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Australia, the magazine : Australia, the magazine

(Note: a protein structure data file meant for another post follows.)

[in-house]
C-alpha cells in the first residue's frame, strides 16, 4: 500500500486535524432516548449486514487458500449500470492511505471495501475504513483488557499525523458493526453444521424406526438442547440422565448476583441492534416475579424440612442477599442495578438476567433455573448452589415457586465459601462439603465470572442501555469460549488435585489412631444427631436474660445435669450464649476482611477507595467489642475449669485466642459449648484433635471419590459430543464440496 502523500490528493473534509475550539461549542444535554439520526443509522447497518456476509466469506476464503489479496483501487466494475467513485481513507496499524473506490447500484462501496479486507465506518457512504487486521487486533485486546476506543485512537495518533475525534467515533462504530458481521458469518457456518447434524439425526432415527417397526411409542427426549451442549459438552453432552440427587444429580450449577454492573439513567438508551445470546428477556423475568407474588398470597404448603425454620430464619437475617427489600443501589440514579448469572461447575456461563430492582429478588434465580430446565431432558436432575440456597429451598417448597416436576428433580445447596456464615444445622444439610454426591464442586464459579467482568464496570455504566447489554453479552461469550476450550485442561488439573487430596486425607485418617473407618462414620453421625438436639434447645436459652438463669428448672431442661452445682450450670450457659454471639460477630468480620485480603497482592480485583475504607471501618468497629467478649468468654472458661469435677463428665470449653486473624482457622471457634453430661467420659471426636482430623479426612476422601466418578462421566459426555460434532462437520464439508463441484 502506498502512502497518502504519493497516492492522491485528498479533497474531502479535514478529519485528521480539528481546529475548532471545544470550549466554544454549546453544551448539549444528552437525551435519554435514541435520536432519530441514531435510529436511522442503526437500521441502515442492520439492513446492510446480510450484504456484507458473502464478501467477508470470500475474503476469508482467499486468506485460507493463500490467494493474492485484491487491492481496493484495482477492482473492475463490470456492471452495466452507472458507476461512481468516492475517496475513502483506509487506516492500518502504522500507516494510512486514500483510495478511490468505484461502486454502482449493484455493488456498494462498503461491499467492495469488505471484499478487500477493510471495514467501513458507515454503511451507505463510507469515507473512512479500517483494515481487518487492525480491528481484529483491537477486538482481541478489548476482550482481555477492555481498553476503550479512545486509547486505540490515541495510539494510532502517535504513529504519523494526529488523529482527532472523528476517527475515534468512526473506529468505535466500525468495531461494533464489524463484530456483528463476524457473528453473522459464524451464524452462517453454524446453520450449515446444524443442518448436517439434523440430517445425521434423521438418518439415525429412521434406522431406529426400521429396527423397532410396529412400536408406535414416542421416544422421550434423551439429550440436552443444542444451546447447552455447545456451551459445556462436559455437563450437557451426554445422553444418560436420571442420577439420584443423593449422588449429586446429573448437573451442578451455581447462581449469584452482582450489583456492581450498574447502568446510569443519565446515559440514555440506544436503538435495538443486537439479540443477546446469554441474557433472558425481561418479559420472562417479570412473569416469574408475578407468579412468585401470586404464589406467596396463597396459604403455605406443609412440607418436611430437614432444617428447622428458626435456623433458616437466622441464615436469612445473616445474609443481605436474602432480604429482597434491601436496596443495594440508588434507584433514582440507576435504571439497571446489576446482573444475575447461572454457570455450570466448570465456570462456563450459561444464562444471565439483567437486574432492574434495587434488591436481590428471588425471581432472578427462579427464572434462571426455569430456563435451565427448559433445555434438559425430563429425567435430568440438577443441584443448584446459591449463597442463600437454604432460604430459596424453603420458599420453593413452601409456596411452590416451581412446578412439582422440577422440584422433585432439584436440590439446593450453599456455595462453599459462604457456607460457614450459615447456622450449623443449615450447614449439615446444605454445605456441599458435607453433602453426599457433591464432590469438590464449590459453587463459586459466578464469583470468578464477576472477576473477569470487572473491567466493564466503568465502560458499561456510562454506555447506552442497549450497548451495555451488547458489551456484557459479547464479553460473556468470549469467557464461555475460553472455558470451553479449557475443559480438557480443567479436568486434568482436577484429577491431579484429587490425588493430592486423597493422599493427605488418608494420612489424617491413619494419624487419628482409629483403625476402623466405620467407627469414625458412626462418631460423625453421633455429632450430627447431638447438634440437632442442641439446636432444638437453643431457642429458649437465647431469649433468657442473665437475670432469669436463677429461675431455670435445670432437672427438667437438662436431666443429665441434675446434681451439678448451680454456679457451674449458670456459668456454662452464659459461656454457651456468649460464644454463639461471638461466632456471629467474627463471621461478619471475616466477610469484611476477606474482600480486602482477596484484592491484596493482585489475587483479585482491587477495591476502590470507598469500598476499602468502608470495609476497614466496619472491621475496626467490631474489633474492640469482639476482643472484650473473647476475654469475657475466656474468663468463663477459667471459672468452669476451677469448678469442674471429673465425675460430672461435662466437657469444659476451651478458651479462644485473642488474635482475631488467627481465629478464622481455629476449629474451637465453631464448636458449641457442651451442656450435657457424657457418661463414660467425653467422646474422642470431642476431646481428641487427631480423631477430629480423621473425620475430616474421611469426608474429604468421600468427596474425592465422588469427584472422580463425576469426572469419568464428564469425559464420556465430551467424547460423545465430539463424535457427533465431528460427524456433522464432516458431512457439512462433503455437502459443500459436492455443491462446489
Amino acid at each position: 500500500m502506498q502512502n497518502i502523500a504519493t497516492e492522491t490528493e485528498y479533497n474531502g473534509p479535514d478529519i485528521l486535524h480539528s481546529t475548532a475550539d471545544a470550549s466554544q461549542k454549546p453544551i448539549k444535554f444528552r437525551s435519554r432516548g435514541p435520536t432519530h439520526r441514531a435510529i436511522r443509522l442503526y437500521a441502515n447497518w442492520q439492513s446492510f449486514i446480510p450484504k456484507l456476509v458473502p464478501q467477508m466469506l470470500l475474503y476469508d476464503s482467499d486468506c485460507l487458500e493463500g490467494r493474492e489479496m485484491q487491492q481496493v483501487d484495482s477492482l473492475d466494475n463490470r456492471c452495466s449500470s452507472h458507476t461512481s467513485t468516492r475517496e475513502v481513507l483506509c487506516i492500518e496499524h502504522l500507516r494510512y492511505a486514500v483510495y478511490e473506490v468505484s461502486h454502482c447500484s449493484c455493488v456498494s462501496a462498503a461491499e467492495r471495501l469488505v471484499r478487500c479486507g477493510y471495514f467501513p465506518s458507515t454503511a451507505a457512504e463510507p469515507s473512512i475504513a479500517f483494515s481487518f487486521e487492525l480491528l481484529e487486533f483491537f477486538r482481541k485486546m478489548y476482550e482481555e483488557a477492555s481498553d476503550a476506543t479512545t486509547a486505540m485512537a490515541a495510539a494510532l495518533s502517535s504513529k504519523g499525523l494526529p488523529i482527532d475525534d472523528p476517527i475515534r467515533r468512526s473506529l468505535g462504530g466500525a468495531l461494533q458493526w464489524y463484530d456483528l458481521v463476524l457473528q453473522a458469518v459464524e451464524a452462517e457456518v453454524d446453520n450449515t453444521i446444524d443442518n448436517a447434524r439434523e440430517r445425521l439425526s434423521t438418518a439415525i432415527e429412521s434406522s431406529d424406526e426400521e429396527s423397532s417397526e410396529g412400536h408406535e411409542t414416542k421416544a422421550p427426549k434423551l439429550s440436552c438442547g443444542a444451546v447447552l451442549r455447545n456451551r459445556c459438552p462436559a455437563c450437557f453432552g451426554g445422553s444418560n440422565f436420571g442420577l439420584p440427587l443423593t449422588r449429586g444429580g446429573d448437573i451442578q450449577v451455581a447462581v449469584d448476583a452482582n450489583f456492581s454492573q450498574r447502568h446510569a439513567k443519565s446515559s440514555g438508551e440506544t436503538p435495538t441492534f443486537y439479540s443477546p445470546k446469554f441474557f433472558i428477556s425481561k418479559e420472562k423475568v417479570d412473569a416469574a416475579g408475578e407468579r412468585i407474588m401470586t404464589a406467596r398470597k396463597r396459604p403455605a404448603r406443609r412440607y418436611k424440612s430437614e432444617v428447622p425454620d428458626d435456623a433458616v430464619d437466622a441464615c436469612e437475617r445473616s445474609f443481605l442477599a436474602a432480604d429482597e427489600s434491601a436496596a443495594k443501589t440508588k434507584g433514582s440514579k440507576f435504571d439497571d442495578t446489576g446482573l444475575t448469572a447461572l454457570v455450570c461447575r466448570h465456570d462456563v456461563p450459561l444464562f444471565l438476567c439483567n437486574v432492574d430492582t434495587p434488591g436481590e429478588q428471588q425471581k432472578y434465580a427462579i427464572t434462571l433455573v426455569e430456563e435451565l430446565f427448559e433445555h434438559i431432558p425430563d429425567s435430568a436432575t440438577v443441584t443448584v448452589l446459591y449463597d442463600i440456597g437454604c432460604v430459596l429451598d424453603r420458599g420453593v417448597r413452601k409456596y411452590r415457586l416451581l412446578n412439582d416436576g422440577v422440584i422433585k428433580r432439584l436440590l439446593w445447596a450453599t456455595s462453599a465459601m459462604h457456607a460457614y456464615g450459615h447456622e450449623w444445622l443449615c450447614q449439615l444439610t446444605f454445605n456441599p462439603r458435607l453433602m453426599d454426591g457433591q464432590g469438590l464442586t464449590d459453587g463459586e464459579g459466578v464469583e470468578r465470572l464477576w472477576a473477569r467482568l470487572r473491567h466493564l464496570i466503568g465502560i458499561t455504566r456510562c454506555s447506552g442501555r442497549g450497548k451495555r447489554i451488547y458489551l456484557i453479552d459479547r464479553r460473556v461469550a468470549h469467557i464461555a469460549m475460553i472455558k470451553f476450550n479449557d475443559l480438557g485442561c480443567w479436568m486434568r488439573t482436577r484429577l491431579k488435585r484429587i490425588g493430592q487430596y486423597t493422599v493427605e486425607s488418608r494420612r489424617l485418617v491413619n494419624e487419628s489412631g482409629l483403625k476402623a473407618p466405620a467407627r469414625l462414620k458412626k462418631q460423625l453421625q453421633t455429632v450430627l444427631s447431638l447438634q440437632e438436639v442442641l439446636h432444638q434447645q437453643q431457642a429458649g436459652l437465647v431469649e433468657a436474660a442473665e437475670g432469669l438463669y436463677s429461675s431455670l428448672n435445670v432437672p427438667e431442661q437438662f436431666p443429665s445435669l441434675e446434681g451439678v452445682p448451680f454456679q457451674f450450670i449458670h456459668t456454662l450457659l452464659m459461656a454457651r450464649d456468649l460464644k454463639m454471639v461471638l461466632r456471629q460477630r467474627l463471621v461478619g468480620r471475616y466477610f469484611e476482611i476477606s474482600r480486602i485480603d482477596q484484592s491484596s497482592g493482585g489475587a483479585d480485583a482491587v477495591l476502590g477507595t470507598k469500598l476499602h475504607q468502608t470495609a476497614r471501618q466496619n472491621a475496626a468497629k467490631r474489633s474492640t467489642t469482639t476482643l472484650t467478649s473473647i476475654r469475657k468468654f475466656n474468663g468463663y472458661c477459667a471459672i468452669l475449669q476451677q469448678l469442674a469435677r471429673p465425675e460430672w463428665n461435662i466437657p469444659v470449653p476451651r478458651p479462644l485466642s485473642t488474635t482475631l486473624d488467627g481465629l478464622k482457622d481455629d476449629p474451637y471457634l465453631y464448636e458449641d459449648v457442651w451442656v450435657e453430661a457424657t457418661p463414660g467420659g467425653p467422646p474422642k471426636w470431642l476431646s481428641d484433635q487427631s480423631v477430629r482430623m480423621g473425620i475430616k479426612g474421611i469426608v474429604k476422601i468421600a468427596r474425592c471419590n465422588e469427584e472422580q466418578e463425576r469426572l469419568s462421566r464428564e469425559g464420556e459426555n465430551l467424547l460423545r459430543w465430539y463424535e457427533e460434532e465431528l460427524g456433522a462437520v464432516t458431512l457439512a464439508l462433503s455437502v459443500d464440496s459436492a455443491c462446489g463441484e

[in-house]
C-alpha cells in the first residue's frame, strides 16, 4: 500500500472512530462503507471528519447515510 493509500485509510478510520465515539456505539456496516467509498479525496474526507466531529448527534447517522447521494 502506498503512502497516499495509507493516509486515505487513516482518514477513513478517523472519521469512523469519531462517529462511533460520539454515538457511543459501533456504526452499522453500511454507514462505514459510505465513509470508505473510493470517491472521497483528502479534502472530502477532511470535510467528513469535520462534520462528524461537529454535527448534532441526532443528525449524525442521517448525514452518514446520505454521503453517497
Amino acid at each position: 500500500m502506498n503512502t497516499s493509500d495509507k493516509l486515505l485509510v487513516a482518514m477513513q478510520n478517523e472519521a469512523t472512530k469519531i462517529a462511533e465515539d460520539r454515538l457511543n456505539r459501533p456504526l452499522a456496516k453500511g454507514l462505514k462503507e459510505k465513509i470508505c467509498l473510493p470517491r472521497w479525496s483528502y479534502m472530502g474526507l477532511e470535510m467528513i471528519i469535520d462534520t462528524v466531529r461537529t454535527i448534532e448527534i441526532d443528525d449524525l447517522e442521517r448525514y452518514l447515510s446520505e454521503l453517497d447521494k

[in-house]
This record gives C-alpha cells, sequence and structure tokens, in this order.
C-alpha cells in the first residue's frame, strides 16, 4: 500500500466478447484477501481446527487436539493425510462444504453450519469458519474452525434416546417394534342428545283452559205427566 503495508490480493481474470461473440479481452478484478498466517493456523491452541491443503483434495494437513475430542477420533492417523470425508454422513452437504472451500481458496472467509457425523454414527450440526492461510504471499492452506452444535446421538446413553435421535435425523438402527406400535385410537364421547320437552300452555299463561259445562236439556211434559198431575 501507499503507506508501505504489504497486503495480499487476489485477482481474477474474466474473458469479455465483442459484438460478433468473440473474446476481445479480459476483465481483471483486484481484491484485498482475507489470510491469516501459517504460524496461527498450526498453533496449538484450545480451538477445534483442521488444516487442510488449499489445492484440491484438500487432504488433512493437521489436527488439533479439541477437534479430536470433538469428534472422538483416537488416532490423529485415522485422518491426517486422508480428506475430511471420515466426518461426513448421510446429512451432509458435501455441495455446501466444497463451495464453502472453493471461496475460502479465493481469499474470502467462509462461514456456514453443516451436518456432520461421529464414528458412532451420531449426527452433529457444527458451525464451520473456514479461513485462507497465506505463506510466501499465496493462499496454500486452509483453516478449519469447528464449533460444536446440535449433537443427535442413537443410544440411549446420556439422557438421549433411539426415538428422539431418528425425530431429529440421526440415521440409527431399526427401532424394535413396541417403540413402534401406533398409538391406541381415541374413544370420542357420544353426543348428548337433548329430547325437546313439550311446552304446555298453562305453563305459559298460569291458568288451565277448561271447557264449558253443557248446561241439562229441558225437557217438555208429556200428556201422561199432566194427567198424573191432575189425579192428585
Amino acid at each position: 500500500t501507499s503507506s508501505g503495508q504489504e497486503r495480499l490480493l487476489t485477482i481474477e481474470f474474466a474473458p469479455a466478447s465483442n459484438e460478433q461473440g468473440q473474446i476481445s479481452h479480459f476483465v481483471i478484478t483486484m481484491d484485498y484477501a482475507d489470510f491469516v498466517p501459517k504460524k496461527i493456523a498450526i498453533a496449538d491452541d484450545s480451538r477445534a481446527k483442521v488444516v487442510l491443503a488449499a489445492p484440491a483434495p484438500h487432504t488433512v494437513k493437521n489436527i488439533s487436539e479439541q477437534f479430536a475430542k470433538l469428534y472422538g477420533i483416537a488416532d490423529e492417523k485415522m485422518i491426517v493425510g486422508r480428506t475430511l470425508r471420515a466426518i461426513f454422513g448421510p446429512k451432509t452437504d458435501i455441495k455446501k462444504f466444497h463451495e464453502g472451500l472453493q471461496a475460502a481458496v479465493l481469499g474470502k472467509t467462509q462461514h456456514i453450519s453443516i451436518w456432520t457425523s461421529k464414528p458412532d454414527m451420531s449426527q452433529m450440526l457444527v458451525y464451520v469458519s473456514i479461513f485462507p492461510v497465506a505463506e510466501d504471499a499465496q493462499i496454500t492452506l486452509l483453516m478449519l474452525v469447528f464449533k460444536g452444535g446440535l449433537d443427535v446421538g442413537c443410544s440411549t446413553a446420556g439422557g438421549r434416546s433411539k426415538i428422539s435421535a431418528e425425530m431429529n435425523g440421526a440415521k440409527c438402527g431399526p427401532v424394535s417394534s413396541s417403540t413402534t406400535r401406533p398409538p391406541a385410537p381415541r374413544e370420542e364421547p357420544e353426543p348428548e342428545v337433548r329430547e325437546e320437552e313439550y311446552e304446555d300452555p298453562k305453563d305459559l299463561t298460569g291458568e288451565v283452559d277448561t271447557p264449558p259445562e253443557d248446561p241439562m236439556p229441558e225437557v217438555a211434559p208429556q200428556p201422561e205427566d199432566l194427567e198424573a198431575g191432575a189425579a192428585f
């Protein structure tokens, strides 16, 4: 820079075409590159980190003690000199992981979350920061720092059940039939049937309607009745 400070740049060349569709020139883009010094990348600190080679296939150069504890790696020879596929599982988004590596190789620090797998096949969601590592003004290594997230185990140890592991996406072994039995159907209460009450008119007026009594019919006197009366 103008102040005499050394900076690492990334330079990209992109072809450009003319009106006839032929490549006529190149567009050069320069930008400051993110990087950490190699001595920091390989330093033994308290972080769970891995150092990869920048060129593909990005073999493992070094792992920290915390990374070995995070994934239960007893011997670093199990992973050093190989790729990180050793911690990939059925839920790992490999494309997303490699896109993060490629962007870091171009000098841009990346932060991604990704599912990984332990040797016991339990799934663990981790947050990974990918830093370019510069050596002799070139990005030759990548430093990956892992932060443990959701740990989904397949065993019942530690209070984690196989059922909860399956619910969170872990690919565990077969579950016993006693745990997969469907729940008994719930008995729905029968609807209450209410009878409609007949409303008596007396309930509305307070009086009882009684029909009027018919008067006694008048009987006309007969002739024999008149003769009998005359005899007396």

environmental action 35 beyond what's happening under water. It's an ongoing process which has won buy-in from sections of the community not always associated with the ongoing health of the reef. In the sugarcane-growing region of Mackay in Northern Queensland, farmer Lawrence Bugeja is well aware of the reputation of his industry. "My kids would come back from school telling me teachers and classmates believe farmers are vandals, and are wrecking the reef. I was alarmed," he says. e connection is water quality. Run-o from properties like Bugeja's 100-hectare farm ows into the nearby Pioneer River and becomes drinking water for Mackay, and ultimately ends up on the reef. To improve the quality of his run-o , Bugeja has created an arti cial wetland at the point water leaves his farm, providing a natural water lter. He has planted 1000 native trees on either side of the wetland to head o erosion, and plants soy on his fallow land to help improve soil quality: "I am ge ing carbons up and pu ing nutrients back into the soil, plus, the way we've prepared our land the water runs where we want it so we reduce erosion," he says. Bugeja has also embarked on an education campaign to teach local children about the environmental impacts of his farm. "Initially, I invited representatives of the reef guardian schools and their teachers out here for a eld day. We wanted to get the message across that we are not vandals, and that farmers can work hand-in-hand with the environment. I explained that we get soil tests done so we know what nutrients to put on the soil, rather than just throwing on kilos of fertiliser. We also practice green cane har vesting, which means we keep the leaves and tops of the cane on the soil as a 'trash blanket'. It's a practice that protects the soil from erosion and reduces weeds." Bugeja says that while the environmental practices he has in place positively impact his yields, for him the value of his farm's commitment can't simply be measured in dollars: "How do you measure the value of education, or of 40 senior citizens si ing under the trees near our wetlands simply enjoying the place?" Back out on the reef, Lyle Squire Junior from Cairns Marine would no doubt agree. His business supplies marine life to public aquariums across the world. "Over 50 million people a year see our animals in public aquariums, those animals are ambassadors for their species, our region, and for conservation," he says. Squire says sustainability of the reef is vital in his industry, and that most of the operators get it. "It's dive-based, so people are actually on the bo om of the reef and can see any impact they make. A lot of the operators are husband and wife teams or small businesses, which helps foster a sense of stewardship; you are a custodian of that environment and are building something to leave your children." Squire was born into diving, and says the reef is far more than the place he makes his living. "It's integral to my personal identity, so it is not one of those things you take lightly. It's everything I know." It's this type of personal connection that has inspired Squire and his industry group (the licensed aquarium sh and coral collectors association, Pro-Vision Reef) to develop a stewardship action plan outlining their commitment to sustainable practices. Of course, being a third-generation businessman, Squire has his eyes on the more than just his own reputation. "My kids are the measure I go by. If I can look them in the eye and know I'm leaving things as good or be er than they were, I know I'm doing a good job." Keeping the reef healthy goes beyond what's happening underwater. Commonwealth of Australia (GBRMPA) Newspix